North Carolina State partners with Bio2Electric on new catalyst technology.
A Deer Park Drive-based company is developing a new way of making plastics that could be cheaper and less polluting than ever before.
EcoCatalytic joins team to work on intermediate temperature electrogenerative fuel cells for the creation of liquid fuels and electricity from natural gas.
PRINCETON, N.J, July 28, 2014 — Bio2Electric, LLC, dba EcoCatalytic Technologies, received a three year, $3.8 million contract from the Advanced Research Project Agency – Energy (ARPA-E) to develop a new catalyst technology for ethylene and propylene production from components of natural gas.
John Sofranko’s idea, backed by decades of experience, sounds like a slam dunk. He founded Bio2electric, based at the Sarnoff Center, to convert errant polluting natural gas — the stuff flaring up from offshore oil platforms or seeping from landfills — into gasoline that could power any car.
After an arduous application process, his start-up was recently awarded a $600,000 Department of Energy contract to fund early research. Chances of success? “Five percent,” says Sofranko cheerfully enough. “Well, before the contract, I would have said 5 percent. Now it’s more like 10 percent. But in a year, when the contract ends, it could be more like 25 to 30 percent.” A second, much larger, contract could follow the first, and chances of success would rise substantially.
Chemist John Sofranko says the best time to start your own company is at the beginning of your career or at the end.
Lucky for him, starting his company at the end of his career provided him with a wealth of knowledge in a now-prominent scientific field of study.
His 3-year-old company, Bio2Electric, is developing technologies for the conversion of bio-renewable fuels to power. Most recently, the company received a $600,000 grant from the Department of Energy to create a reactor that converts natural gas to gasoline while also creating energy.
Bio2Electric, 201 Washington Road, Princeton 08543; 609-734-2183; John A. Sofranko, founder & CEO.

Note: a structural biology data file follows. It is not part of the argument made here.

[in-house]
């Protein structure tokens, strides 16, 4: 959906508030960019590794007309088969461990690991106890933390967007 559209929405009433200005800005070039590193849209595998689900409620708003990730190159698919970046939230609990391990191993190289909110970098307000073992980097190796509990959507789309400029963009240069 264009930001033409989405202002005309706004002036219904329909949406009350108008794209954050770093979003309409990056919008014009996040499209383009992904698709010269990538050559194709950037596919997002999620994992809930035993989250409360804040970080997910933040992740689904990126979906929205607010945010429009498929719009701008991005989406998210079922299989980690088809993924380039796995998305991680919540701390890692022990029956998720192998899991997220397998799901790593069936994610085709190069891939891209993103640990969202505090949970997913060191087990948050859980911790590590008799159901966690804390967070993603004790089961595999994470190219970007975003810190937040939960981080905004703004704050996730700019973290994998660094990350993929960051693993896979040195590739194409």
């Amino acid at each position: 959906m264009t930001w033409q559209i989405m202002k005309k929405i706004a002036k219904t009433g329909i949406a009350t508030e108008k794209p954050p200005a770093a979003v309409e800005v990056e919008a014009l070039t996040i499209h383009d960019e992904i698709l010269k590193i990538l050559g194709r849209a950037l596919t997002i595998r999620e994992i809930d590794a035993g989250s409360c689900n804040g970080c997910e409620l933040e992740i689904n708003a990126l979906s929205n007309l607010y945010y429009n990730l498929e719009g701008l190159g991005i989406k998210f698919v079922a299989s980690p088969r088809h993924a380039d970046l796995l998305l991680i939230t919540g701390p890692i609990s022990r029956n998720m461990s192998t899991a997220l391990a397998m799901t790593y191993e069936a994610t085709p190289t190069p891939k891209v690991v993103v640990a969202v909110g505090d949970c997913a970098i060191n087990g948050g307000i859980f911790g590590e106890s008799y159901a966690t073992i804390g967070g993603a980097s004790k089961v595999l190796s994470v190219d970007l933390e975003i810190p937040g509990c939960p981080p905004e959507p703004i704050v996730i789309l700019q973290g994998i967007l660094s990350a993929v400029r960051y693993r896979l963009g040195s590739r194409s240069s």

Bio2Electric, an energy technology company on Washington Road in the Sarnoff Center, was one of 66 companies to receive a $600,000 grant from the federal government.
The company’s project to convert natural gas into liquid fuel was selected by the U.S. Energy Department’s Advanced Research Projects Agency (ARPA-E) to receive a total of $130 million in funding through its “OPEN 2012” program. Funding ranged from almost $5 million to about $400,000.
Township-based company Bio2Electric was selected last month to receive a grant of $600,000 to develop a small-scale reactor that converts natural gas into a liquid transportation fuel, officials said.
Bio2Electric’s project was one of 66 cutting-edge research projects selected by the Energy Department’s Advanced Research Projects Agency — Energy (ARPA-E) to receive a total of $130 million in funding through its “OPEN 2012” program.
Bio2Electric will develop a small-scale reactor that converts natural gas into a liquid transportation fuel by combining fuel cell technology with advanced catalysts. Conventional large-scale gasto-liquid reactors produce waste-heat, reducing the energy efficiency of the process. In contrast, this reactor produces electricity as a byproduct of fuel production. If successful, this small-scale reactor could be deployed in remote locations to provide not only liquid fuel but also electricity, increasing the utility of geographically isolated gas reserves.